Disease is not political, but how we cope with it most definitely is. The Coronavirus epidemic has sparked a whole range of political debates, from the effectiveness of the government’s handling of the crisis, to the necessity of facemasks, to the questionable link between the virus and 5G. I have written before about how people interacted with urban streets differently during lockdown in Brighton and Hull, but as the lockdown eased coronavirus has started to crop up in the protest stickers I have spotted as I move around Brighton (in a safe and socially distanced manner, of course!)
Lara Maiklem. Mudlarking: Lost and Found on the River Thames. London: Bloomsbury, 2019. RRP £9.99 paperback.
I have always been curious about Mudlarks. Once a way of scraping together a living for some of London’s poorest residents, modern Mudlarks are more likely to be hobbyists and amateur archaeologists. They search the Thames foreshore at low tide, searching for historical objects revealed or washed up by the river. So when Mudlarking: Lost and Found on the River Thames was published, I was keen to give it a read. I was not disappointed; Mudlarking is a fascinating book, and a joy to read.
For just a few hours each day, the river gives us access to its contents, which shift and change as the water ebbs and flows, to reveal the story of a city, its people, and their relationship with a natural force…As I have discovered, it is often the tiniest of objects that tell the greatest stories.Maiklem, 2019; p. 5.
Mudlarking is not easy to categorise. It’s not a history book, a memoir, or a travel book, but it has elements of all 3. Lara describes the process and experience of mudlarking; explores what mudlarking, and the Thames more generally, means to her; and investigates and speculates on the origins and history of a huge range of objects that she has found over the years, from the mundane to the extraordinary.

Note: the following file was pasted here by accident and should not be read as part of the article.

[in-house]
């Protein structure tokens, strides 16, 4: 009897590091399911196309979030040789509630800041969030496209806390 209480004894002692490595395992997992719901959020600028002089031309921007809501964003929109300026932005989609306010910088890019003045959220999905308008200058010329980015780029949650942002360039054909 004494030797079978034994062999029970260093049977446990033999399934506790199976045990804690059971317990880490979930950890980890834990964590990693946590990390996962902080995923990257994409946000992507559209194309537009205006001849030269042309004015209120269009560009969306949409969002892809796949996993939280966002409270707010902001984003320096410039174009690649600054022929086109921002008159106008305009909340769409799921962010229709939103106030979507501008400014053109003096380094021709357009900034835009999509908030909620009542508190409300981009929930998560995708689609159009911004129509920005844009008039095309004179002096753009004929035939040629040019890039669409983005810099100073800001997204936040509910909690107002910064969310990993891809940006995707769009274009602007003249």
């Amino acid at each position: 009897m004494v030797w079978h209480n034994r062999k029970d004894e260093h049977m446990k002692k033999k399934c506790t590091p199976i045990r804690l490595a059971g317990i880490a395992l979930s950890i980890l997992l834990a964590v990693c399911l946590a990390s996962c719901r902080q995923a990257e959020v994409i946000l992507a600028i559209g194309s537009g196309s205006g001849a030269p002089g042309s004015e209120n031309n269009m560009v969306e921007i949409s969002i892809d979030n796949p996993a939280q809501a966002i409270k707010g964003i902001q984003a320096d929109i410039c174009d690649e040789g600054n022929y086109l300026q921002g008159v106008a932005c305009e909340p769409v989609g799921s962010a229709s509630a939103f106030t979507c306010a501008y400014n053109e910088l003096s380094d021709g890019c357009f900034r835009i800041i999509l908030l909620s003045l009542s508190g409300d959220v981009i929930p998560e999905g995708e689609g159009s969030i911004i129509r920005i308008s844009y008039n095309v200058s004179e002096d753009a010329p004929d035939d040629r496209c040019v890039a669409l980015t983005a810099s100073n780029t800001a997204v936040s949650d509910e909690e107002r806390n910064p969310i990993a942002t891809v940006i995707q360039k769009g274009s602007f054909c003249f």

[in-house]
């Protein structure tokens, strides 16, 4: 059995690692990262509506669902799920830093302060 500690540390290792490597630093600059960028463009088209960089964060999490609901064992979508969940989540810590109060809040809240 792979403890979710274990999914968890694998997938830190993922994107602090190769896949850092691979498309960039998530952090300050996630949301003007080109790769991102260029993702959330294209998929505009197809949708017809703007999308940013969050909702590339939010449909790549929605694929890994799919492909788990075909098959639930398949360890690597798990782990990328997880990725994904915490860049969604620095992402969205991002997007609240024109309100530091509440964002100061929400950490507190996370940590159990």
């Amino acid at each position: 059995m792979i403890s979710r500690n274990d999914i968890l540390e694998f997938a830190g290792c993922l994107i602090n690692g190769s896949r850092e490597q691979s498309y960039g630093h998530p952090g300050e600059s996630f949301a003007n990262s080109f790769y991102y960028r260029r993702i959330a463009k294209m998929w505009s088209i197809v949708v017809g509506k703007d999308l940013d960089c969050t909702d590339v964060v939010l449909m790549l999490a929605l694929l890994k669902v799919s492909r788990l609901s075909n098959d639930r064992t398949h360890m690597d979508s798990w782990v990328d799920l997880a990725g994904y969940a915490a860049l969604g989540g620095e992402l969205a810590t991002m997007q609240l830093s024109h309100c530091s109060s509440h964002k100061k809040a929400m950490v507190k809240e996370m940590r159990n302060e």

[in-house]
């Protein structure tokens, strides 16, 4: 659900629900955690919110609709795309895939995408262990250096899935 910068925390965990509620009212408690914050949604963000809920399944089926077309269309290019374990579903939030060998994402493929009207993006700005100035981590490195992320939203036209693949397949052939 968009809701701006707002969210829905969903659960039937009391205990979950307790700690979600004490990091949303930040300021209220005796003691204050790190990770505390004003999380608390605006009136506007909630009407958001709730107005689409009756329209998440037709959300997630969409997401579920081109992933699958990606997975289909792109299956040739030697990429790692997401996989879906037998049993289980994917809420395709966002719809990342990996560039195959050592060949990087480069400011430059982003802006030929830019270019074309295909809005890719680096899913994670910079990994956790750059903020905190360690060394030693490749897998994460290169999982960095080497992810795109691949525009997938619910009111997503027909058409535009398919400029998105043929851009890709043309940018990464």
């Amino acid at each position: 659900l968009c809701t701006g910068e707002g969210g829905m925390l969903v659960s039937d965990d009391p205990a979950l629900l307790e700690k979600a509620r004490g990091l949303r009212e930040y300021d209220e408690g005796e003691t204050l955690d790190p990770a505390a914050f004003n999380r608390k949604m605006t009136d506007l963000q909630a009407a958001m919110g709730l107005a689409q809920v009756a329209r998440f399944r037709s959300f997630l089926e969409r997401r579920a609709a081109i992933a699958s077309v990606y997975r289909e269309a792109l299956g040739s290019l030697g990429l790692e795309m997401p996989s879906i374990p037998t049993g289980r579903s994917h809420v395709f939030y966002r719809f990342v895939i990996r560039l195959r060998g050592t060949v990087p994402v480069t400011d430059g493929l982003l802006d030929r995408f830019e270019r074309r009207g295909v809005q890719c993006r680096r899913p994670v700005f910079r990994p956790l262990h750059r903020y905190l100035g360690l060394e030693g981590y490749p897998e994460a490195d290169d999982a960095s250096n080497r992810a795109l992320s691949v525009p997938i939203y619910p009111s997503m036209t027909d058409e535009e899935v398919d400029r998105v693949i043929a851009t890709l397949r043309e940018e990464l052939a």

The book is structured geographically, beginning at Teddington, where the tidal Thames begins, and finishing in the Estuary. The narrative winds and curves however, much like the river itself. Sometimes it jumps back Lara’s childhood, pauses on a particularly memorable trip to the river, or stops to reflect on a different types of object such as pins, buttons, or clay pipes. Mudlarking always comes back to the river however, and its relationship to London.
London is a city where the past is never far from the surface; simply turning a corner can catapult you back hundreds of years. There is just so much history there, so many lives and stories, most of which are irrevocably lost to us. The objects Lara finds on the Thames foreshore are a way for her to connect with those lost stories, to imagine Londoners long gone and conjure the city as it used to be in her mind. This struck a chord with me; I also find myself daydreaming about past people and places when presented with an archival document or running my hand along the walls of an ancient church.
Not only is Mudlarking well written, it is also well put together. It is full of special touches, from the illustrations on the inside cover, lovingly drawn by one of Lara’s fellow mudlarkers, to the font used for the front cover and chapter epigraphs, the type of which was consigned to the river by its’ creator in the early twentieth century. There are also two lovely maps of the river (there are few books that couldn’t be improved without the inclusion of a map or two, in my opinion!), and images of many of the finds Lara discusses.
Thanks to the Coronavirus lockdown, I haven’t been to London in five months. Reading Mudlarking: Lost and Found on the River Thames was a wonderful way for me to reconnect with a city that I miss. There are so many books about London, it isn’t easy to find a fresh angle. In Mudlarking, Lara Maiklem has done this, and then some.